It's a good job that all those Linux servers and embedded devices, without which the interwebs wouldn't run, don't exist otherwise according to you they'd surely be incredibly vulnerable.

                1. Anonymous Coward
                  Anonymous Coward

                  Re: Kind of why Linux and Macs are secure

                  They ARE incredibly vulnerable: http://www.zone-h.org/news/id/4737

            2. Anonymous Coward
              Anonymous Coward

              Re: Android Heaven

              Windows Phone has about 160K apps now - faster than either Android or IOS got to that many...

          5. Anonymous Coward
            Anonymous Coward

            Re: Android Heaven

            Re-do that as a percentage. 0 out of 0 is not all that impressive?

          6. Avatar of They
            FAIL

            Re: Android Heaven

            Or more likely there is so few users out there in the wild.

            A No one has bothered trying to find the holes.

            B No one has used the few apps out there to see if there is any holes.

            Not sure which is applicable. Zero security flaws.... That is a FAIL waiting to happen.

        2. Anonymous Coward
          Anonymous Coward

          Re: Android Heaven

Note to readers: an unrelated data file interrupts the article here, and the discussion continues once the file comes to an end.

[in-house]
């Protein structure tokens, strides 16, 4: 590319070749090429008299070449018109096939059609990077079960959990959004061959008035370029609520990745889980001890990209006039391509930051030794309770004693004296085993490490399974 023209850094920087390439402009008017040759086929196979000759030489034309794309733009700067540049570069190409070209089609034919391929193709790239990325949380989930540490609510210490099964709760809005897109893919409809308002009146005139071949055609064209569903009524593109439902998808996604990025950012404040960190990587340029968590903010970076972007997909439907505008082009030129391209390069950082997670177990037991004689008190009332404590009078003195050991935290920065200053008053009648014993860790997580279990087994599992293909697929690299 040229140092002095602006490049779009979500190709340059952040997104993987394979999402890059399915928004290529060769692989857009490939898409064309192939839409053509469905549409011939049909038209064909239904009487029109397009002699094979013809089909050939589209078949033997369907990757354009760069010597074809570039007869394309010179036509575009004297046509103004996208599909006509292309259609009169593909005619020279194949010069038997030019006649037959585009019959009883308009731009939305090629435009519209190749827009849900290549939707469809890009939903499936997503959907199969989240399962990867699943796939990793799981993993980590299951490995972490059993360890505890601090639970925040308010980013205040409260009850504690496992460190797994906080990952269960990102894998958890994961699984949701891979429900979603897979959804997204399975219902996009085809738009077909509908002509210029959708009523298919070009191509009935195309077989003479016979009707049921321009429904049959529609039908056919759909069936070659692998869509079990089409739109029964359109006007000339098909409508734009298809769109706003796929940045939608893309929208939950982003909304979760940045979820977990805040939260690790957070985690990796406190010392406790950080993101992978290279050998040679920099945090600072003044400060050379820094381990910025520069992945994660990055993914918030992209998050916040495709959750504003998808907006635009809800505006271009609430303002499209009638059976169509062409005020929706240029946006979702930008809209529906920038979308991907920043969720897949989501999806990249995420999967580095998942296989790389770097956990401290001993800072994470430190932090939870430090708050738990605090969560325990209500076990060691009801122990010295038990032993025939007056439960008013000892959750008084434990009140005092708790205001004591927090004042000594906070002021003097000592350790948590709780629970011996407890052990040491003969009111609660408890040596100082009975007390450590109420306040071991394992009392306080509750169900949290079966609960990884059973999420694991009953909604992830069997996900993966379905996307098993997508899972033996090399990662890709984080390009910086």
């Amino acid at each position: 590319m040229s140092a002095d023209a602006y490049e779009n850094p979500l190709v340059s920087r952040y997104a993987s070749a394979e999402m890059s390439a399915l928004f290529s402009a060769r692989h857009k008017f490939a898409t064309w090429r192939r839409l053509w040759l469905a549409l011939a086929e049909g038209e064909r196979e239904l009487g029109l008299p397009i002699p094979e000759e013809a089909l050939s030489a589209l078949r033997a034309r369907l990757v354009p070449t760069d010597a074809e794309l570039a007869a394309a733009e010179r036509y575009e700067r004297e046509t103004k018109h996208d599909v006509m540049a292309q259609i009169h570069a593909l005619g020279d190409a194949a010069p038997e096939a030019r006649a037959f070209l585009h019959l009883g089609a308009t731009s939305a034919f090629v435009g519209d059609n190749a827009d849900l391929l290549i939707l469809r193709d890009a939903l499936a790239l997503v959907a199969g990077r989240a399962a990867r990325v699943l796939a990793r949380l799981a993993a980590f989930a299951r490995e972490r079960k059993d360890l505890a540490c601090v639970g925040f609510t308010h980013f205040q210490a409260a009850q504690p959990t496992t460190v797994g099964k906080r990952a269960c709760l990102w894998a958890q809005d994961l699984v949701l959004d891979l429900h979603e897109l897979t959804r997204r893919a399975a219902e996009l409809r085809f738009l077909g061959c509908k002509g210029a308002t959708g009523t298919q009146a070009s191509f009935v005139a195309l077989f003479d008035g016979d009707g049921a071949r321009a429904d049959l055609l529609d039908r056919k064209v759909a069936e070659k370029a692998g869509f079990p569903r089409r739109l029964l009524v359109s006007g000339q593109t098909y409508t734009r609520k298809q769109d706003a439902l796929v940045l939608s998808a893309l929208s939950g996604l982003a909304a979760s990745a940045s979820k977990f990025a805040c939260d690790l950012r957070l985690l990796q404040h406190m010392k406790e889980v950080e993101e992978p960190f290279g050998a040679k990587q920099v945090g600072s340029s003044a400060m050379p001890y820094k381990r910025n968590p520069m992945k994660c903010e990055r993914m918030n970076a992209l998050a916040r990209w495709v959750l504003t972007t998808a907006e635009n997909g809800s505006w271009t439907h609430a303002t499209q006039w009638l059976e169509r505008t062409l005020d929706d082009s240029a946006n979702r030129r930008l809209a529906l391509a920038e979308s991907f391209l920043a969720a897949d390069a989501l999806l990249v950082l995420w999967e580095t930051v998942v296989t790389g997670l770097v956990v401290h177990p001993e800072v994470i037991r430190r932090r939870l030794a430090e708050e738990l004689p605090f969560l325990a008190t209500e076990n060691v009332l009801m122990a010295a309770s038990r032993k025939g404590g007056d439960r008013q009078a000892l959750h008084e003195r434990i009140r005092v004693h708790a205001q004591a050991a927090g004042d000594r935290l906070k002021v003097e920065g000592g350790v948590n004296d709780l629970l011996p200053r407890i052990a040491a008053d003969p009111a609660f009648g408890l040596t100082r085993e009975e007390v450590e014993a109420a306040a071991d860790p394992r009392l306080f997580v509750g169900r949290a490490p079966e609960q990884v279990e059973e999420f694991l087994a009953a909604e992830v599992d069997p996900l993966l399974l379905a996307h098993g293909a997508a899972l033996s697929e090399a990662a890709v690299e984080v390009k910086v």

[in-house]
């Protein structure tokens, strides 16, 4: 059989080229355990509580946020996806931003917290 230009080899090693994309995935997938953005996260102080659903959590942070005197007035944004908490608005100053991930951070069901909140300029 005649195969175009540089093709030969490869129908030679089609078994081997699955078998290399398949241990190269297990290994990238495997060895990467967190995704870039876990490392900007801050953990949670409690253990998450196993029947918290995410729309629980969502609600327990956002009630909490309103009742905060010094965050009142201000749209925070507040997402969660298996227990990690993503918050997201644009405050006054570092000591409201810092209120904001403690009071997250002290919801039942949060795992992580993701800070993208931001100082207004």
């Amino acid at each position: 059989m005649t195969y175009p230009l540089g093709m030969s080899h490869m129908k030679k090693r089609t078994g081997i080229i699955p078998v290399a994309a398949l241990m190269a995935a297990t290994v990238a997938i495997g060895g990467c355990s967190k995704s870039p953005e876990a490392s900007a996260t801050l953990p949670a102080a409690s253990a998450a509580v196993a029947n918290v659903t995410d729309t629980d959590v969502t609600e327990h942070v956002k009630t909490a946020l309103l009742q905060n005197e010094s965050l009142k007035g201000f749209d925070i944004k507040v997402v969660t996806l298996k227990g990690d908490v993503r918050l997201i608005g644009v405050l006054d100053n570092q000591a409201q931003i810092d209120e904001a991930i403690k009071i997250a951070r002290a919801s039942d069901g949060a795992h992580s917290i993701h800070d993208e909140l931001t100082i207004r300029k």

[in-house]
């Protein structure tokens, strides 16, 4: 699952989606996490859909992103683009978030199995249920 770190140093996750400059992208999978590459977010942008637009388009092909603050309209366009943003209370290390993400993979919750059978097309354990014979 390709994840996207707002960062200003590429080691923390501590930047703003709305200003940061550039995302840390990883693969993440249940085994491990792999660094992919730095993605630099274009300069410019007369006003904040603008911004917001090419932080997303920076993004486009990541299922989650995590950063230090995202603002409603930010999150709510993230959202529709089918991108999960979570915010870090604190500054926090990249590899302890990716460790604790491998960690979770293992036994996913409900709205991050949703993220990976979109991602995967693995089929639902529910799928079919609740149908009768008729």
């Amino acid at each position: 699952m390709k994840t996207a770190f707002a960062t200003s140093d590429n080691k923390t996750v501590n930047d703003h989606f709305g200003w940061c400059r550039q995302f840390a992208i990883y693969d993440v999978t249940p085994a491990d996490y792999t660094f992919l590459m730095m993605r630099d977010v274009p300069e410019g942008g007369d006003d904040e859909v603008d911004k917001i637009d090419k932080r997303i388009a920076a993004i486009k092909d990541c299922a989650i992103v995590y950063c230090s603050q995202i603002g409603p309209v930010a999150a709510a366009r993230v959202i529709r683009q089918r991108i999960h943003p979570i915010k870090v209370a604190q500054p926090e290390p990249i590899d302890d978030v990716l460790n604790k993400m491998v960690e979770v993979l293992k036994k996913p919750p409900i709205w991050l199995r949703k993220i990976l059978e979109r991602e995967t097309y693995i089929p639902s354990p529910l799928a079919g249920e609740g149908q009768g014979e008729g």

Hey as long as that firewall and virus checker are not also trojans!

      2. DrXym Silver badge

        Re: Android Heaven

        "Of those 293,091 malicious apps, 68,740 were sourced directly from Google Play," writes Rik Ferguson, director of security research and communications at Trend Micro."

        Play probably only hosts these things for a short space of time what with Google's own virtualised testing and threat analysis, 3rd party AV efforts, and users able to report dodgy apps. And if a threat is found afterwards, Play also has a remote kill capability.

        Exposure is probably minimal anyway.

        1. jai

          Re: Android Heaven

          that's a lot of "probably" that you've used there

          you probably won't get hit by a car if you run across the motorway, but i'm not entirely happy with the idea of doing it myself

        2. Spearchucker Jones
          WTF?

          @DrXym - Re: Android Heaven

          "...Exposure is probably minimal anyway..."

          That's arguably the *best* security policy I've ever seen/read/heard about.

        3. JimTopbloke

          Re: Android Heaven

          The remote kill facility can remove the initial app, but what about anything installed by that first malicious infection?

          Anyone who's ever had to clean up a virus or even a program that installs third party 'crapware' knows the problems here..

      3. eulampios

        random numbers generator

        One should really ask him/herself how this "scanning" is done? What is the algorithm to label an app "malicious"? Errors of the 1st and 2nd order, what about them? No magic algorithm exists and the numbers should be taken with a a great amount of skepticism.

        Unless Google Play address the problem..

        It's been addressed in the Android API already. It's called permissions transparency. Take, ths swiftkey keyboard example. It wants your sms, Internet access, phone communications . (While, another keyboard app, eg., hacker's keyboard, needs nothing of those!) Unheard of! It just doesn't call itself "fishy". One needs no keylogger malware with this one. The real problem is that it is really popular.